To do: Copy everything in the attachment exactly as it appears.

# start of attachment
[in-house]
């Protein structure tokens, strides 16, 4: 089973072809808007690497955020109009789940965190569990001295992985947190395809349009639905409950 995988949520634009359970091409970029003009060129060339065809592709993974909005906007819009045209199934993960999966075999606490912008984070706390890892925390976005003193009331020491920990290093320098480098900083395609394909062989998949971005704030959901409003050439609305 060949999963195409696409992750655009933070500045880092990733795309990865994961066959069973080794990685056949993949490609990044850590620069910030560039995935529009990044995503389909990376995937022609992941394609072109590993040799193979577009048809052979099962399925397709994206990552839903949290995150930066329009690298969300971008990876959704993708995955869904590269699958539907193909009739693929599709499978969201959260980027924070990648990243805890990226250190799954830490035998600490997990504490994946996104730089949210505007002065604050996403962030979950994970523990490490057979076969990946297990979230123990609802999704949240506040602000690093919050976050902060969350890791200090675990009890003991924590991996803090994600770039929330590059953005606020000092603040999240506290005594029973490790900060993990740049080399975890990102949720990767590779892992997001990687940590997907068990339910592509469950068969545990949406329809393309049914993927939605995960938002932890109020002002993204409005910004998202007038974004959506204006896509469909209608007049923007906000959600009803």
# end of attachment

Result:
[in-house]
């Protein structure tokens, strides 16, 4: 089973072809808007690497955020109009789940965190569990001295992985947190395809349009639905409950 995988949520634009359970091409970029003009060129060339065809592709993974909005906007819009045209199934993960999966075999606490912008984070706390890892925390976005003193009331020491920990290093320098480098900083395609394909062989998949971005704030959901409003050439609305 060949999963195409696409992750655009933070500045880092990733795309990865994961066959069973080794990685056949993949490609990044850590620069910030560039995935529009990044995503389909990376995937022609992941394609072109590993040799193979577009048809052979099962399925397709994206990552839903949290995150930066329009690298969300971008990876959704993708995955869904590269699958539907193909009739693929599709499978969201959260980027924070990648990243805890990226250190799954830490035998600490997990504490994946996104730089949210505007002065604050996403962030979950994970523990490490057979076969990946297990979230123990609802999704949240506040602000690093919050976050902060969350890791200090675990009890003991924590991996803090994600770039929330590059953005606020000092603040999240506290005594029973490790900060993990740049080399975890990102949720990767590779892992997001990687940590997907068990339910592509469950068969545990949406329809393309049914993927939605995960938002932890109020002002993204409005910004998202007038974004959506204006896509469909209608007049923007906000959600009803």